It is not ok to be away!
ttending school on a regular basis is vital for all students in Foundation to Year Six. Importantly learning continuity is severly impacted with regular absences from school. Please read the information below with regards to absence rates and consider the number of days your child has absent from school:
In the ‘good old days’ it used to be hard to get a day off school. Now it seems to be easy, maybe too easy?
The wider school community, parents and students need to fully understand the impact of missing too many school days.
If a student has a day off, once a fortnight, this would add up to 20 days in a school year (approximately 40 weeks in a school year). 20 days is the same as missing ten percent of a school year. This would be equal to missing a year of schooling up to Year 10.
A key message that needs to be embraced by schools, parents, and the wider community is that “It’s Not OK to be Away”. The ‘fallout’ of poor attendance is very real. These students will be at risk of not achieving their potential and therefore limit their life choices. Also, other real consequences are:
Will have gaps in their learning of knowledge and basic concepts
May feel insecure in the school environment
More likely to leave school early
Could lead to school refusal further in their education
Could get too easily involved in socially unacceptable activities
When you consider the above, schools, parents and the wider community need to work in partnership with each other to ensure students enjoy school success and as a consequence more enriching life choices. We appreciate that there are times when students are ill or when family holidays need to be taken during the school term, but we are outlining the importance of those other times that absences occur.
Some Benefits of Regular School Attendance
The development of skills and attitudes such as self-discipline, punctuality, and being organised will optimise life choices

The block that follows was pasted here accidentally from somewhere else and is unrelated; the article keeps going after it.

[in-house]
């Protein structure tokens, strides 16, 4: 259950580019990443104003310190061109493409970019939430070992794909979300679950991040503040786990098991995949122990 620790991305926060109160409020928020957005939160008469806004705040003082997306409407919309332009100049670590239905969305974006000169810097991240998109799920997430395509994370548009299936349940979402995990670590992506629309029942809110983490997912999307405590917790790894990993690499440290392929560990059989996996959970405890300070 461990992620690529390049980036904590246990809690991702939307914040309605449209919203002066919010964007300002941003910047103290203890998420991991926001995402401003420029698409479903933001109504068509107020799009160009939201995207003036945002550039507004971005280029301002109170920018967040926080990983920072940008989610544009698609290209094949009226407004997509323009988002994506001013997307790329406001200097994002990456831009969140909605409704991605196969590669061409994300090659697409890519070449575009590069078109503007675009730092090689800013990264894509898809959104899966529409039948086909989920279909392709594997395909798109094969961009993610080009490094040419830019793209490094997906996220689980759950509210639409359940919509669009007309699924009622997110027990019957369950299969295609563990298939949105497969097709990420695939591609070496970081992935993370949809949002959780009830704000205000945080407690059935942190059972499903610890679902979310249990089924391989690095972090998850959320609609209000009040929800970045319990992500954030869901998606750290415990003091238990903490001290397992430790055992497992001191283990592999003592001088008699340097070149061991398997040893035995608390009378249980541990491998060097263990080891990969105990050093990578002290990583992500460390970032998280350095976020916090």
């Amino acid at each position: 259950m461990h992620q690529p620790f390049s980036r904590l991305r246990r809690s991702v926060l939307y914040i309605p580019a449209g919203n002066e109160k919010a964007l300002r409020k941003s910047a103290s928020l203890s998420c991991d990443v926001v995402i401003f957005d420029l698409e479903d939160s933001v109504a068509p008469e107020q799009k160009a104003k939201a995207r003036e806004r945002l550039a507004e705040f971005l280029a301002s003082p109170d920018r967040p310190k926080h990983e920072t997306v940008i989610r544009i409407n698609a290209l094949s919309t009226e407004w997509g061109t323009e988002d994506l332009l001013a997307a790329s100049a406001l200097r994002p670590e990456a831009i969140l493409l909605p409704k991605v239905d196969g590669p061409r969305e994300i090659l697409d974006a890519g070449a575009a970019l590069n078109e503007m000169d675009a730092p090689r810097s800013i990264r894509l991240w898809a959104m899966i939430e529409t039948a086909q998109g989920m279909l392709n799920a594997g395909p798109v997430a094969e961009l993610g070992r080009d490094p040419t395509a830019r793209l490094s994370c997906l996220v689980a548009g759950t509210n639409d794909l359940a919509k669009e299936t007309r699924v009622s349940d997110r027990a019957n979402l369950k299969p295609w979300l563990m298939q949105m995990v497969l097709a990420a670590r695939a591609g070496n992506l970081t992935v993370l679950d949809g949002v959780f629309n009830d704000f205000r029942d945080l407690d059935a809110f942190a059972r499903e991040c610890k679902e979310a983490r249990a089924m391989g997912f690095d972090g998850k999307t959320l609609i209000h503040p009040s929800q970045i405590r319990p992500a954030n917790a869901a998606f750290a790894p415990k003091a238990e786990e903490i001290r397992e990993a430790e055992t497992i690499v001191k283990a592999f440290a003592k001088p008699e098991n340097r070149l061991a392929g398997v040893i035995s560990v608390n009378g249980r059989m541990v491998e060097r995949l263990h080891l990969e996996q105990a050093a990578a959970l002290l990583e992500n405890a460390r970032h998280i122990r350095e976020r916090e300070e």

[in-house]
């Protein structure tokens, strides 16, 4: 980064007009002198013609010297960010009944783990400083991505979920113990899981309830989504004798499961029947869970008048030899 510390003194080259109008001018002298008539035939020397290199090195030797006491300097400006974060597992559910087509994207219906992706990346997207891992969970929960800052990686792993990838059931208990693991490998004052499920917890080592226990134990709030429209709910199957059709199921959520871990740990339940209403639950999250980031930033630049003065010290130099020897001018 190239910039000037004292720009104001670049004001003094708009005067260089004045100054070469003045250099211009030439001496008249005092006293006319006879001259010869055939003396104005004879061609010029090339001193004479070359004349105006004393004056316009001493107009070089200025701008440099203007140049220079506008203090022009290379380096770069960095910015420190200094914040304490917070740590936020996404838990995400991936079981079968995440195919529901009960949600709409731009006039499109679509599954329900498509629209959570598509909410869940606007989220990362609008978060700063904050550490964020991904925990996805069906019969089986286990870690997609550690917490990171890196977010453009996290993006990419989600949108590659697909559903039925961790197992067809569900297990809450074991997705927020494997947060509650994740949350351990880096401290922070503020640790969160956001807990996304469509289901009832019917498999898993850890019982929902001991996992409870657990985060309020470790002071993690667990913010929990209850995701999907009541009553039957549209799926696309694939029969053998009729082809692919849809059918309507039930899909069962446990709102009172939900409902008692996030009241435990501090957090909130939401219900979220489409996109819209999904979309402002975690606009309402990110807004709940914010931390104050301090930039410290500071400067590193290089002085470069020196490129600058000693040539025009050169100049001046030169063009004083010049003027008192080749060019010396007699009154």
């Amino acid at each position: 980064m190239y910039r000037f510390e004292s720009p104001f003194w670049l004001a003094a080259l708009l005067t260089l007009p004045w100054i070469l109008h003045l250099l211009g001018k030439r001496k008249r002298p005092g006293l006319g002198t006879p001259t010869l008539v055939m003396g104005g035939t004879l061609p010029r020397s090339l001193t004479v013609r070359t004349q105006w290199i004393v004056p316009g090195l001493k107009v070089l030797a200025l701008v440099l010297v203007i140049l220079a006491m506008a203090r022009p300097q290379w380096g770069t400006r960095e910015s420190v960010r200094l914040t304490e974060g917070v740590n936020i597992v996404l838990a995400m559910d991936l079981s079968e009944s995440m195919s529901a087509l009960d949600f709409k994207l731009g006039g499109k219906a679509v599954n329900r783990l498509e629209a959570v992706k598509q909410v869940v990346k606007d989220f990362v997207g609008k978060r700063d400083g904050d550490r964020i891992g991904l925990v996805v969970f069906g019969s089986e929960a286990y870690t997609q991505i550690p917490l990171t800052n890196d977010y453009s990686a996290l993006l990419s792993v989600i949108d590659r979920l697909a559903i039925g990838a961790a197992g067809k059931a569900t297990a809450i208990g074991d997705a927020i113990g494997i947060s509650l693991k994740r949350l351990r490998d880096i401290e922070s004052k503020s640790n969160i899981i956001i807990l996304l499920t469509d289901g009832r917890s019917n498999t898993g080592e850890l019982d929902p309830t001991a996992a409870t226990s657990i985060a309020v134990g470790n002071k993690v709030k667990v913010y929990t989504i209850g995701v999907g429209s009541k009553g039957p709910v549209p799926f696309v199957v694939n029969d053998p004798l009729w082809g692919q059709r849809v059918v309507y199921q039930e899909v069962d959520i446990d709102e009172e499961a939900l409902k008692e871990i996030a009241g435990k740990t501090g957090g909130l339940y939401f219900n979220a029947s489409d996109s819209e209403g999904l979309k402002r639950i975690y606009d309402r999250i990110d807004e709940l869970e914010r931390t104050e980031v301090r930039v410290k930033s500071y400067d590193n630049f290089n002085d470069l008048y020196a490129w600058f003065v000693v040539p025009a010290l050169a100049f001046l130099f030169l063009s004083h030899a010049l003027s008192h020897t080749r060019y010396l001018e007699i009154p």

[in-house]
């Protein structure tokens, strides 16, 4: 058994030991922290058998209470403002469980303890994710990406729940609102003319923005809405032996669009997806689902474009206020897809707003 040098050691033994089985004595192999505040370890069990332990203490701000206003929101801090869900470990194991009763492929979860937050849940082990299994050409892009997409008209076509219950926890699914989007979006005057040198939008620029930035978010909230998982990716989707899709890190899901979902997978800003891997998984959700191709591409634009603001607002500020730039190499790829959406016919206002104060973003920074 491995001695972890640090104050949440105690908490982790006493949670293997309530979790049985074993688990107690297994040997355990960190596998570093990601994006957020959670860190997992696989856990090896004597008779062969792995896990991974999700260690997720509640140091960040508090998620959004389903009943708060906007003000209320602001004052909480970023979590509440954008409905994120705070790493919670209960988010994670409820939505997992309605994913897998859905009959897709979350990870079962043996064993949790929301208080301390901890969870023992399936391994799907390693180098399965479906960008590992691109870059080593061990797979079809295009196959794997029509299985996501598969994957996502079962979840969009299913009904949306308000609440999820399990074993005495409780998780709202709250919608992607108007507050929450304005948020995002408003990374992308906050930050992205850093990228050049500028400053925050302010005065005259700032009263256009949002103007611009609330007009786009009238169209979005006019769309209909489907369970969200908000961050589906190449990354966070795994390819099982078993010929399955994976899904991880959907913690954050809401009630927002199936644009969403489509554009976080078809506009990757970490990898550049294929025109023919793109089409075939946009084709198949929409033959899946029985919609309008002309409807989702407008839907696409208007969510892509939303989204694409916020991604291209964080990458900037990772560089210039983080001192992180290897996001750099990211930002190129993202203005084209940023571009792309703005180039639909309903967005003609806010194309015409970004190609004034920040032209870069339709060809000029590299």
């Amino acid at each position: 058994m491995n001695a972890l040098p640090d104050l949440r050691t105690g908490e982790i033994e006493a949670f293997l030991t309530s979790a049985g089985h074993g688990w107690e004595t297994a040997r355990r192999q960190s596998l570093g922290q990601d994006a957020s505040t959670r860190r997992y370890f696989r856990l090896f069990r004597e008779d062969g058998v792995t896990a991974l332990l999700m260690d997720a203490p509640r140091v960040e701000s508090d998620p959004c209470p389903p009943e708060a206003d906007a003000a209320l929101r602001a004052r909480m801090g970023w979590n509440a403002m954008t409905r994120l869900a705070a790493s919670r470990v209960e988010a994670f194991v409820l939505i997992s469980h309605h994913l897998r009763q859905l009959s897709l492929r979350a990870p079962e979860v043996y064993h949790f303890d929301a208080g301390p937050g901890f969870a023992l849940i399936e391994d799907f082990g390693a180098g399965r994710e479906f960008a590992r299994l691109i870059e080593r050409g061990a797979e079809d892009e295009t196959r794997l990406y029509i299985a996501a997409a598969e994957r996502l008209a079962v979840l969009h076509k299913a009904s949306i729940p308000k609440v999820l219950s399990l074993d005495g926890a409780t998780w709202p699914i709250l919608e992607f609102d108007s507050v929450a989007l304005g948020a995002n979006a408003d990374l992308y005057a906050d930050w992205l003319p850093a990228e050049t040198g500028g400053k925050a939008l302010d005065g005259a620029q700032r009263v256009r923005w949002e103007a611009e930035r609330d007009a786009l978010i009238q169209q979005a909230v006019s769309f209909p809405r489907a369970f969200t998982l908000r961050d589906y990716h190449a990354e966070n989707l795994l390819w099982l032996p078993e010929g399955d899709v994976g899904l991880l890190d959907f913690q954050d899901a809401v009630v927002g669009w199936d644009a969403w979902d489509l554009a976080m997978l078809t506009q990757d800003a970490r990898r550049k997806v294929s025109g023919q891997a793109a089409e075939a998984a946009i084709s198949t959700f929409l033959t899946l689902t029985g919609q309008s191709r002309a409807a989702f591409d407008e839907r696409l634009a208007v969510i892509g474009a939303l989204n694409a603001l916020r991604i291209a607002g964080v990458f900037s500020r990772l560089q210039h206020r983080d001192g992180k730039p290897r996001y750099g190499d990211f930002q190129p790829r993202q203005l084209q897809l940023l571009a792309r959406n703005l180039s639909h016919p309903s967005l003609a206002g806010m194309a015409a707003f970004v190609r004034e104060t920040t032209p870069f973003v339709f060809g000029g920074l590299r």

Regular attendance leads to making friends and learning how to maintain relationships over a length of time
Regular attendance leads to learning social skills necessary to live and work with others
The more students attend, the more they will learn and the more they will like school.
For the Community:
Young people are the next generation of community leaders and community citizens
Community agencies can work in partnership with schools towards the shared goal of developing future community leaders and citizens
Young people who attend school regularly are more likely to be safe
The more students attend, the more they learn and the more likely they are to make a positive contribution to society.
How many days of school has your child missed this semester?
0-6 This is within normal range. A child with this attendance rate is able to take full advantage of the teaching and learning opportunities available to them.
7-10 This attendance rage is below average. A child with this attendance rate could miss over one year of schooling between prep and Year 10
11-20 This is a poor attendance rate. A child with this attendance rate days could miss out on up to two years of schooling between prep and Year 10
20+ This is a very poor attendance rate. A child with this attendance rate could miss over two and one half years of schooling between prep and Year 10
Students need to attend school regularly to make the most of educational opportunities.
There is a direct link between school attendance and achievement later in life.
Poor patterns of attendance in the early years lead to poor patterns of attendance throughout the school years.
Poor attendance makes it difficult for children to form positive relationships with their peers.
If anyone is experiencing any difficulty that prevents more regular school attendance, please contact the school to arrange a discussion about ways the school can support.
The Department of Education also requires all parents to notify schools with valid reasons for all absences at school. At Bourchier Street Primary School we use Compass. Please login to Compass and give notice of any absences. Notifying the school in this way avoids the school having to follow up with families as to the reason for any absence, which we are required to do by legislation.